AfterDawn: Tech news

Album sales declined again in 2010

Written by Andre Yoskowitz (Google+) @ 06 Jan 2011 12:04 User comments (15)

Album sales declined again in 2010 U.S. album sales declined in 2010 for the ninth time in the last ten years, and online downloads saw stalled growth, as well.
Music fans purchased 326.2 million physical CDs and digital albums in 2010, down 12.8 percent from 2009.

The figure is the lowest since 1993, the first year SoundScan began compiling the numbers.

Individual song downloads grew only 1 percent, to 1.17 billion, after 7 years of double and even triple digit growth.

The top album for the year was Eminem's latest, "Recovery," which moved 3.4 million copies. That number is higher than any album has seen since 2007.

By comparison, Eminem's blockbuster 2002 CD "Eminem Show" sold 7.6 million copies.

As a collection, the 8 albums of the "Glee" series sold 3.6 million copies.

The top selling individual song was Katy Perry's "California Gurls," at 4.4 million copies.

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15 user comments

16.1.2011 12:31

Good. A digital representation of sound should not be packaged and sold. It should only cost if you want actual merchandise, or want to see a band live.

End of story.

26.1.2011 12:58

Now remember, this will be blamed on so-called Illegal Downloads.

When we and they all know it's due to the "CRAP" they are still putting out!

Maybe they should include a roll of toilet paper with each Crappy album!

This message has been edited since its posting. Latest edit was made on 06 Jan 2011 @ 12:58

36.1.2011 15:10
oappi
Inactive

@axlman +1

Also who has cd player now a days? To me cds are like floppy disk. They break easily if not stored properly, and they can only hold ~20 songs. Most legal copies also have only few good songs. Compare this to cellphone which you can just connect to pc and download hundreds of songs you actually like.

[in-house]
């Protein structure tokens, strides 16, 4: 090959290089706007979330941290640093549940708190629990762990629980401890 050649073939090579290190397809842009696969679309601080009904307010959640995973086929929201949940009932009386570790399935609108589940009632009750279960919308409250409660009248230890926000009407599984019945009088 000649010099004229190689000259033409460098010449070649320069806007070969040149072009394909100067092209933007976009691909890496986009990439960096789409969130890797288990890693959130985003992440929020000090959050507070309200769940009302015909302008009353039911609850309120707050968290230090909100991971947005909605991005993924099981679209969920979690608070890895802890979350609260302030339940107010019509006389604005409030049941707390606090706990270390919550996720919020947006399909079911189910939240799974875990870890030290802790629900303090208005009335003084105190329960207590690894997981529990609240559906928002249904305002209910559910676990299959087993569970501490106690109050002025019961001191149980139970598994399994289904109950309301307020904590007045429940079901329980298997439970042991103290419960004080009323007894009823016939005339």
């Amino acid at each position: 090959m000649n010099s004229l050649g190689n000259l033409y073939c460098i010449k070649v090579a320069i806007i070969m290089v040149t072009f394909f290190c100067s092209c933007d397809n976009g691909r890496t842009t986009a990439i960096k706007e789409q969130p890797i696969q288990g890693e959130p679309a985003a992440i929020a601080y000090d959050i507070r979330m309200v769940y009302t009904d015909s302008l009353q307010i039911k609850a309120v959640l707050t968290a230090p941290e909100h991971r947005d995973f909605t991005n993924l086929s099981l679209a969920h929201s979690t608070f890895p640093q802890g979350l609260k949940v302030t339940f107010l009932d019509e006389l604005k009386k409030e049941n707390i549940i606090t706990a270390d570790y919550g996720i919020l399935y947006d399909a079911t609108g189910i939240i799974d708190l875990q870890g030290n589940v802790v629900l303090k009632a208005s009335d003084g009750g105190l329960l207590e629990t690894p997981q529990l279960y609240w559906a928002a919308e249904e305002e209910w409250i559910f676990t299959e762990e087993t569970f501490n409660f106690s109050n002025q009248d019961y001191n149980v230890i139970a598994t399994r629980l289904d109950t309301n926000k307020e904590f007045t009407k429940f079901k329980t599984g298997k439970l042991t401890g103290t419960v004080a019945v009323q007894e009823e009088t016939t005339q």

So instead of carrying a lot of disks + cd player (that is larger than most phones) you just have to carry your mobile phone.

im actually bit surprised that they still sell that many disks.

46.1.2011 15:32

Yeah nothing but crap these days...I have bought some but they were older albums not anything new..


Just my $0.02,

dEwMe

56.1.2011 17:01

CD's are a good way to get a hard copy you also get to rip in the format you want to load to comp or any device,as for expense they are no diff to any physical media they all drop in price eventually & for cd's that's anything from $1.99-$9.99nz ,i find it odd music video albums aren't included in the above article

66.1.2011 19:24

Having the physical CDs are good if you want your music archived without using up a ton of storage space for FLAC. Of course the drawback is when your system crashes you'll have to re-rip them all.

Still, ripping from the CD usually produces better quality than the digital version, ESPECIALLY from iTunes.

76.1.2011 22:08

Consumer habits have changed and the Music/Movie studios are resisting conformity to the point that no one wants to purchase their product.

For the average consumer digital downloads are the way to go. For the true audiophiles a CD sounds better.

The studios need to start putting out quality recordings and lower their prices to an affordable level.


86.1.2011 22:52

The best selling "artist" of the year was skittles...is it any wonder no one is buying this crap?



97.1.2011 9:36

I actually bought more vinyl this year than any other year. I wonder what that format's sales looked like...

107.1.2011 14:37

Originally posted by KillerBug:
The best selling "artist" of the year was skittles...is it any wonder no one is buying this crap?
LOL I must be getting old I never heard of "skittles"...well other than the candy...Guess I'd buy that...



Just my $0.02,

dEwMe

117.1.2011 18:05

You know it's time for a change in the music business when people I WORK WITH are coming up to me and asking me about the black, death and folk metal bands I listen to... AND WANTING TO LISTEN TO THEM!!! I now have everyone at work hooked on the Finnish folk metal band Korpiklaani... :)